Deep Learning with Constraints and Priors for Improved Subject Clustering, Medical Imaging, and Robust Inference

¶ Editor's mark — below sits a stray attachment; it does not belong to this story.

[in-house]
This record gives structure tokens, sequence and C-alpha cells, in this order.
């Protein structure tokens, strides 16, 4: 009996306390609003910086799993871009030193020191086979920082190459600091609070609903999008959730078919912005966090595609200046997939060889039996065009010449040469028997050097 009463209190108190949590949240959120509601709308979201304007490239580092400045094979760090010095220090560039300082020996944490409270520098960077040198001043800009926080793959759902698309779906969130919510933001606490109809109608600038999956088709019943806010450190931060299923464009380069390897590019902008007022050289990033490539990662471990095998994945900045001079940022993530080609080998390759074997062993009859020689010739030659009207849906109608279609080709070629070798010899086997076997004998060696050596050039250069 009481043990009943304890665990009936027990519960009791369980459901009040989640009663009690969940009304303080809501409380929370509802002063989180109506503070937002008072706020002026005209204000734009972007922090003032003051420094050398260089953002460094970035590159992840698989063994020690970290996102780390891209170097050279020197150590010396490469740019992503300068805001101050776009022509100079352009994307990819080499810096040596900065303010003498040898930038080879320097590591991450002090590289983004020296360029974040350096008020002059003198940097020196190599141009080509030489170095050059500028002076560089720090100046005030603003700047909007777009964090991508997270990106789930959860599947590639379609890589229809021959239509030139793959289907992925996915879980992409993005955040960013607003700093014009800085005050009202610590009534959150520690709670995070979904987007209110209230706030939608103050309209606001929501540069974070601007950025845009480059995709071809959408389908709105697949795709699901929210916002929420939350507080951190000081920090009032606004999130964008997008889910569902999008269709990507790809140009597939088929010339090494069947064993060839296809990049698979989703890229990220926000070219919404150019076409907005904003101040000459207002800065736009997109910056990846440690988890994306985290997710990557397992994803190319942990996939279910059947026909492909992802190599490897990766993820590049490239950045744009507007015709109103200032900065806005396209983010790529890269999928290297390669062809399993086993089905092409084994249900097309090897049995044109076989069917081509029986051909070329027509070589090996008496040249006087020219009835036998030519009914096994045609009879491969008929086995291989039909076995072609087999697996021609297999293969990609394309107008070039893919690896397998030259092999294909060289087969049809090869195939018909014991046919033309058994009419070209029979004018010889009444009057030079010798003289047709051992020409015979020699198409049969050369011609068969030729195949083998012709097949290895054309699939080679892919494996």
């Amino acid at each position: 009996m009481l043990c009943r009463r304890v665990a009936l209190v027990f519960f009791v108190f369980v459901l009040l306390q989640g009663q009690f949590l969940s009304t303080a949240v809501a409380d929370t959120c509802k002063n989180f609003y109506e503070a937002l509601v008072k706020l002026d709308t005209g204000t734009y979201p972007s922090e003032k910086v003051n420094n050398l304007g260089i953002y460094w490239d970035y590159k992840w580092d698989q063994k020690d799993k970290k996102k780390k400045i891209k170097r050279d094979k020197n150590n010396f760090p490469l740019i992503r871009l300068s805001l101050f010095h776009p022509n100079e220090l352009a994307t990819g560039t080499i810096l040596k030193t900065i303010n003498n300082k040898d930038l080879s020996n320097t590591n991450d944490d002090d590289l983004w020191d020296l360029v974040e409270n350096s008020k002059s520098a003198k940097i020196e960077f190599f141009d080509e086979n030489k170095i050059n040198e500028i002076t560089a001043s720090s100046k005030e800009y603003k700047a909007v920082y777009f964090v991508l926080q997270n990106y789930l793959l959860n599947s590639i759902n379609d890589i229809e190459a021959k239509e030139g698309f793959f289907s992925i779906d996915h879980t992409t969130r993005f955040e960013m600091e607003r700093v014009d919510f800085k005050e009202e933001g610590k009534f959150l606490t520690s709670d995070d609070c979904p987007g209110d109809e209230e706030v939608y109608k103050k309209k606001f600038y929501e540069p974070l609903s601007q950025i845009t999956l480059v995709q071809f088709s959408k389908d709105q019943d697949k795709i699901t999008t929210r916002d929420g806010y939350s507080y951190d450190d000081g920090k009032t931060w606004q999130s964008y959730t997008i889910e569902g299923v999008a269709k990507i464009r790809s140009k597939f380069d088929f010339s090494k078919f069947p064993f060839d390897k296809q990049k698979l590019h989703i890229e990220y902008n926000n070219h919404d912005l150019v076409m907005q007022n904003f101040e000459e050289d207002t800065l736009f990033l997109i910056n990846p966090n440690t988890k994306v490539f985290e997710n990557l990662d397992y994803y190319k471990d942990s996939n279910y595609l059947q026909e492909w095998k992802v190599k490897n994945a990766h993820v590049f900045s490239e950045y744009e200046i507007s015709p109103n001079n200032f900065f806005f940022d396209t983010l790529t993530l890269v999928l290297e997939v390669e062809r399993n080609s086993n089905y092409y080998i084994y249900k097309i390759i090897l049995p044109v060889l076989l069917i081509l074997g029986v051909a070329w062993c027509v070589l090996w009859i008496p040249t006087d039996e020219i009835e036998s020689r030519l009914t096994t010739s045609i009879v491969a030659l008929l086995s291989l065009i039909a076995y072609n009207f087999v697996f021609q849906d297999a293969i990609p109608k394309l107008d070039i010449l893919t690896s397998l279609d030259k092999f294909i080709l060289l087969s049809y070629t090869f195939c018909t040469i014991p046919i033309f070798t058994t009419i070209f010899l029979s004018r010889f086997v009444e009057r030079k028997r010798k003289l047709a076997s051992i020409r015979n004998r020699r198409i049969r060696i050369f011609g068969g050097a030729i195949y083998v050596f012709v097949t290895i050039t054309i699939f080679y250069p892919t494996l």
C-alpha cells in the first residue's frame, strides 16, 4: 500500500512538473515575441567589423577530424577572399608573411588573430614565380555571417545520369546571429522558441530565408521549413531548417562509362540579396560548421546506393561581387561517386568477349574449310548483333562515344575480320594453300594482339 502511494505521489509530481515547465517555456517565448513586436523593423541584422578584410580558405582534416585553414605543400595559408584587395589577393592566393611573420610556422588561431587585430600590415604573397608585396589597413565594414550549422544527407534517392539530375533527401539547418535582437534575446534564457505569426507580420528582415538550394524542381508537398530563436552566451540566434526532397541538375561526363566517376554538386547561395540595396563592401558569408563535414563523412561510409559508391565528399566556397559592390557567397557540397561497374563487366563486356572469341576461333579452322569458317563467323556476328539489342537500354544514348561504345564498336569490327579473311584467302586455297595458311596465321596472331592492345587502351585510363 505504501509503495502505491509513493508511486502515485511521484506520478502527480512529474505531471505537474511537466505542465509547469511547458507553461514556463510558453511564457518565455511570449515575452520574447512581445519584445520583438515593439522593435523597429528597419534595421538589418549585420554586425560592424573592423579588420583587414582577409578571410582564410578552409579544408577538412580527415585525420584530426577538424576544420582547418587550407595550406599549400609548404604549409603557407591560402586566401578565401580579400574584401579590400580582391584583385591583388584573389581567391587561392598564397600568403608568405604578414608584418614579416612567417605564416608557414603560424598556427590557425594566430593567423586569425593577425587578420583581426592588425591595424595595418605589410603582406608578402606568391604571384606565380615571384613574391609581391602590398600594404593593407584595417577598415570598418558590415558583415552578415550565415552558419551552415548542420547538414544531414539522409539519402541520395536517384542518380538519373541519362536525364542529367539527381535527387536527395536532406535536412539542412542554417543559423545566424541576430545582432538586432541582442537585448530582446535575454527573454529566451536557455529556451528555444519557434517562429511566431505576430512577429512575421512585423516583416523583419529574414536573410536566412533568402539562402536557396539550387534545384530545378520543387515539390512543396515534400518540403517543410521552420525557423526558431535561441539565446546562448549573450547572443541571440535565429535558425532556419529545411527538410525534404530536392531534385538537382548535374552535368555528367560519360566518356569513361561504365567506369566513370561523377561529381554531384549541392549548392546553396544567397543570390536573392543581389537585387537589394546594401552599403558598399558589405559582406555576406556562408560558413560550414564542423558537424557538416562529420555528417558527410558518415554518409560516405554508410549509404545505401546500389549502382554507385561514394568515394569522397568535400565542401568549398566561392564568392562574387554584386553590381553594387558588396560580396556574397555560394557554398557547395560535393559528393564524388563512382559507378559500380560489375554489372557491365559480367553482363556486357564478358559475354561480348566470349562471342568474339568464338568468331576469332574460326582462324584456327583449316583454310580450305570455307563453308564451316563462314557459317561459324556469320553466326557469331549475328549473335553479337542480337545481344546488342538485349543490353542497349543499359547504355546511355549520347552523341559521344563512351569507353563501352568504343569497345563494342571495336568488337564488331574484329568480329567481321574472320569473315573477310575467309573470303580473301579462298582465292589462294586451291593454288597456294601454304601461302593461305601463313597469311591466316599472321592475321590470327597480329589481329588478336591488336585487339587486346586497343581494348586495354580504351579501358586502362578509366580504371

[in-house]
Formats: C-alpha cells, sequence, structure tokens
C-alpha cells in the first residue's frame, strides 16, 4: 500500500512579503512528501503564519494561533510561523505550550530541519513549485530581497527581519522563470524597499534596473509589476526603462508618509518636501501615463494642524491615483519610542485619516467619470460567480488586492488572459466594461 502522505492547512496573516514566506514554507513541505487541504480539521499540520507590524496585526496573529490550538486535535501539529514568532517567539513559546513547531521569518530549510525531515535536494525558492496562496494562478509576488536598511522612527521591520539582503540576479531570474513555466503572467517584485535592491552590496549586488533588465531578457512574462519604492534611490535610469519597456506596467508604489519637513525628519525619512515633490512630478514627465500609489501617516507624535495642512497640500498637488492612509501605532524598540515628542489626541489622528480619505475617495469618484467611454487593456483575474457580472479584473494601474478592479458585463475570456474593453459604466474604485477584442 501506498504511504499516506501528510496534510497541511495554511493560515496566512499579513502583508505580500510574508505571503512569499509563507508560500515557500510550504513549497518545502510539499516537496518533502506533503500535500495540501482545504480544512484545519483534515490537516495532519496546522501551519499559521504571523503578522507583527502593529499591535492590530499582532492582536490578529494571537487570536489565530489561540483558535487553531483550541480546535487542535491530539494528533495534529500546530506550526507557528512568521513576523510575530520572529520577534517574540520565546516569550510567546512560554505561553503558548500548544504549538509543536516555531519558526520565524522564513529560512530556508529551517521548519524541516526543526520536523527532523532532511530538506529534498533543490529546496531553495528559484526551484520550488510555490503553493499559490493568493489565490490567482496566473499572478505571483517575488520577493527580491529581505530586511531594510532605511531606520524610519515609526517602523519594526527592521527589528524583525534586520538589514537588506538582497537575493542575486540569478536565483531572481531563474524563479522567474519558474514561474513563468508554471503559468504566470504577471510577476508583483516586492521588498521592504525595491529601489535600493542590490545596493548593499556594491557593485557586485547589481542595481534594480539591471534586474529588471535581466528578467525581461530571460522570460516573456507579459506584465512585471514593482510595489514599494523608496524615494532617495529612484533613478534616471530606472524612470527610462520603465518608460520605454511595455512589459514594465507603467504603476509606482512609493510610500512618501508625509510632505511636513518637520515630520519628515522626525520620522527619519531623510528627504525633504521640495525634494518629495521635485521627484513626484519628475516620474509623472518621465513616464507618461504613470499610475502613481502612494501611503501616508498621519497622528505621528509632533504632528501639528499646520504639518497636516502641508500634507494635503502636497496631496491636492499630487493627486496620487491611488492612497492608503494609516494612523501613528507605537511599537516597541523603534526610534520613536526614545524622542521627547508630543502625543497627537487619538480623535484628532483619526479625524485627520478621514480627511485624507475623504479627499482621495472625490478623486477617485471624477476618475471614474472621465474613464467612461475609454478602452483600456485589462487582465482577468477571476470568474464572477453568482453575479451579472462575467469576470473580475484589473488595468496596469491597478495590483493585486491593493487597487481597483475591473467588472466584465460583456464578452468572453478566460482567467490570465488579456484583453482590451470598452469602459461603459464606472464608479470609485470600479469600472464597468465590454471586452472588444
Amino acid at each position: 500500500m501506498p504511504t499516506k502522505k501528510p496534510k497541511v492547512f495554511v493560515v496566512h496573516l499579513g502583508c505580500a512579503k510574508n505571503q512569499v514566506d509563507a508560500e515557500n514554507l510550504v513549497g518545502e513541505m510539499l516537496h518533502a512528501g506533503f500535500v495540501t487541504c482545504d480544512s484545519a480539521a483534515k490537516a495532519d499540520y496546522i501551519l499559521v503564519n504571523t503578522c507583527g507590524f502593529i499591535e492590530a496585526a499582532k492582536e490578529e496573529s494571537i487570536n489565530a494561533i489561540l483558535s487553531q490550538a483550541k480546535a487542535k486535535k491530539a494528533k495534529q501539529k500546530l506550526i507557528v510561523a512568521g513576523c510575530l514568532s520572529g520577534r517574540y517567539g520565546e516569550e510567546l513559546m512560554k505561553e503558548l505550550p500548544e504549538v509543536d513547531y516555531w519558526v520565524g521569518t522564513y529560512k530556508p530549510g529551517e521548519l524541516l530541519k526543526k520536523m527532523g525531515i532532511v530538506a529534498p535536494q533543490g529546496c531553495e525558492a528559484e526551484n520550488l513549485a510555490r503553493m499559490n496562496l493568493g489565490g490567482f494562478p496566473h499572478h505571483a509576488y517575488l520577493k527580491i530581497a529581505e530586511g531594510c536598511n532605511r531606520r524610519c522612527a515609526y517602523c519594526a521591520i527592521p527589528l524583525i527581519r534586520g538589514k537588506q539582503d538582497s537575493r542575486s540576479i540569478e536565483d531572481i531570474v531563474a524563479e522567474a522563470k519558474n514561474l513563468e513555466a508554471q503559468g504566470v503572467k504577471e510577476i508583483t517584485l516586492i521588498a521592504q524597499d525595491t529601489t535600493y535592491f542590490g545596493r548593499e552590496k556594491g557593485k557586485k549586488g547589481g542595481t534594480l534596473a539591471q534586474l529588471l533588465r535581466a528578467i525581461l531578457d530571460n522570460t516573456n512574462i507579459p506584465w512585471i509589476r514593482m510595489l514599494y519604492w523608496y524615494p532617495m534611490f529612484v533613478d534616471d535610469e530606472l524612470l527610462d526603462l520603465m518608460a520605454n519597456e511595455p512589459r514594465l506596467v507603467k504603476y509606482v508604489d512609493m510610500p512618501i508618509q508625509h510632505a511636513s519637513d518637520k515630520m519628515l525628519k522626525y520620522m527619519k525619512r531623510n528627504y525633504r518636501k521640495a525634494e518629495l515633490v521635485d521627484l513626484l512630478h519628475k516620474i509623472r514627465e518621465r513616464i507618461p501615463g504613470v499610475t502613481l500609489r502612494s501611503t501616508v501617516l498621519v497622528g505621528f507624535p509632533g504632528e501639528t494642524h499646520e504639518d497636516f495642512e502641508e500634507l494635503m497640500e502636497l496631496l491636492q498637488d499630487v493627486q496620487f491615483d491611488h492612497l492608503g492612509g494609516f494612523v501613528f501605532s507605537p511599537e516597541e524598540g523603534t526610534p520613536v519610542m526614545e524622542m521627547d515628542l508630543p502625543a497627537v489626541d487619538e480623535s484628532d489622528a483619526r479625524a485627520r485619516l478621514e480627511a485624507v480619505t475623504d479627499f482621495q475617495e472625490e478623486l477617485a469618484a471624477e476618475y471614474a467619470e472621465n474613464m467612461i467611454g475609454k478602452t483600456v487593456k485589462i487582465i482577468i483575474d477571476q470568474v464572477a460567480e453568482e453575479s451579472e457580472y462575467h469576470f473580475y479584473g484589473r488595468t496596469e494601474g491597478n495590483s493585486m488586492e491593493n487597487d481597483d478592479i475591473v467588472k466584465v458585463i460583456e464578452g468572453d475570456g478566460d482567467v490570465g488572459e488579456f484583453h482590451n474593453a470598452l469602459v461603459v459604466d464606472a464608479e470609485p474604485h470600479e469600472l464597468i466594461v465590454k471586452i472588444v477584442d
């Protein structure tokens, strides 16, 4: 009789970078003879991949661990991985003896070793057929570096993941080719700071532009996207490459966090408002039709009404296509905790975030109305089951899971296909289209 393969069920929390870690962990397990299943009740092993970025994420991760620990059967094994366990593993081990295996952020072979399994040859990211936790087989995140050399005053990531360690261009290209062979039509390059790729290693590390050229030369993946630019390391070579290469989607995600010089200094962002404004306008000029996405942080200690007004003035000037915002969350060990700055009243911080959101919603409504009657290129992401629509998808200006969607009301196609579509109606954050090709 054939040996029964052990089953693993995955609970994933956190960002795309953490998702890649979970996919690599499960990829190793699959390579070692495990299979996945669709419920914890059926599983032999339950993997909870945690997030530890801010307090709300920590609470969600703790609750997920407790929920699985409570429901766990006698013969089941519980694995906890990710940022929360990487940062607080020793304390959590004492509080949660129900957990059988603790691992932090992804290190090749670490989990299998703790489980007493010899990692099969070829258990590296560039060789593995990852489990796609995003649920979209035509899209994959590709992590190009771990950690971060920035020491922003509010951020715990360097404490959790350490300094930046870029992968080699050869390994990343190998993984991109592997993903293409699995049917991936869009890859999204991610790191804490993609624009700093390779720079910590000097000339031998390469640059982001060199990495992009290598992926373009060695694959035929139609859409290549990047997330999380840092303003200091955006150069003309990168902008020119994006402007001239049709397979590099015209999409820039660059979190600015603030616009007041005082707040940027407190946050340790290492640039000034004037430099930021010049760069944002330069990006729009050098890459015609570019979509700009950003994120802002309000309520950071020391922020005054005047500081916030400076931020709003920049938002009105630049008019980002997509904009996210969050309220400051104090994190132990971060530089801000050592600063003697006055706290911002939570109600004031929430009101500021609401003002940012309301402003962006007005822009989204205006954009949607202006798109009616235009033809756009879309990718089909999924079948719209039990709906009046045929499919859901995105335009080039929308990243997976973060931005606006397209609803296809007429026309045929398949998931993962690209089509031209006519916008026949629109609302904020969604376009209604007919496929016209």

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Deep neural networks (DNNs) have achieved significant success in several fields including computer vision, natural language processing, and robot control. The common philosophy behind these success is the use of large amount of annotated data and end-to-end networks with task-specific constraints and priors implicitly incorporated into the trained model without the need for careful feature engineering. However, DNNs are shown to be vulnerable to distribution shifts and adversarial perturbations, which indicates that such implicit priors and constraints are not sufficient for real world applications. In this dissertation, we target three applications and design task-specific constraints and priors for improved performance of deep neural networks. We first study the problem of subject clustering, the task of grouping face images of the same person together. We propose to utilize the prior structure in the feature space of DNNs trained for face identification to design a novel clustering algorithm. Specifically, the clustering algorithm exploits the local neighborhood structure of deep representations by exemplar-based learning based on k-nearest neighbors (k-NN). Extensive experiments show promising results for grouping face images according to subject identity. As an example, we apply the proposed clustering algorithm to automatically curate a large-scale face dataset with noisy labels and show that the performance of face recognition DNNs can be significantly improved by training on the curated dataset. Furthermore, we empirically find that the k-NN rule does not capture proper local structures for deep representations when each subject has very few face images. We then propose to improve upon the exemplar-based approach by a density-aware similarity measure and theoretically show its asymptotic convergence to a density estimator. We conduct experiments on challenging face datasets that show promising results. Second, we study the problem of metal artifact reduction in computed tomography (CT). Unlike typical image restoration tasks such as super-resolution and denoising, metal artifacts in CT images are structured and non-local. Conventional DNNs do not generalize well when metal implants with unseen shapes are presented. We find that the imaging process of CT induces a data consistency prior that can be exploited for image enhancement. Based on this observation, we propose a dual-domain learning approach to CT metal artifact reduction. We design and implement a novel Radon inversion layer that allows gradients in the image domain to be backpropagated to the projection domain. Experiments conducted on both simulated datasets and clinical datasets show promising results. Compared to conventional DNN-based models, the proposed dual-domain approach leads to impressive metal artifact reduction and has improved generalization capability. Finally, we study the problem of robust classification. In the past few years, the vulnerability of DNNs to small imperceptible perturbations has been widely studied, which raises concerns about the security and robustness of DNNs against possible threat models. To defend against threat models, Samangoui et al. proposed DefenseGAN, a preprocessing approach which removes adversarial perturbations by projecting the input images onto the learned data prior. However, the projection operation in DefenseGAN is time-consuming and may not yield proper reconstruction when images have complicated textures. We propose an inversion network to constrain the initial estimates of the latent code for input images. With the proposed constraint, the number of optimization steps in DefenseGAN can be reduced while achieving improved accuracy and robustness. Furthermore, we conduct empirical studies on attack methods that have claimed to break DefenseGAN, which shows that on-manifold robustness might be the key factor for ensuring adversarial robustness.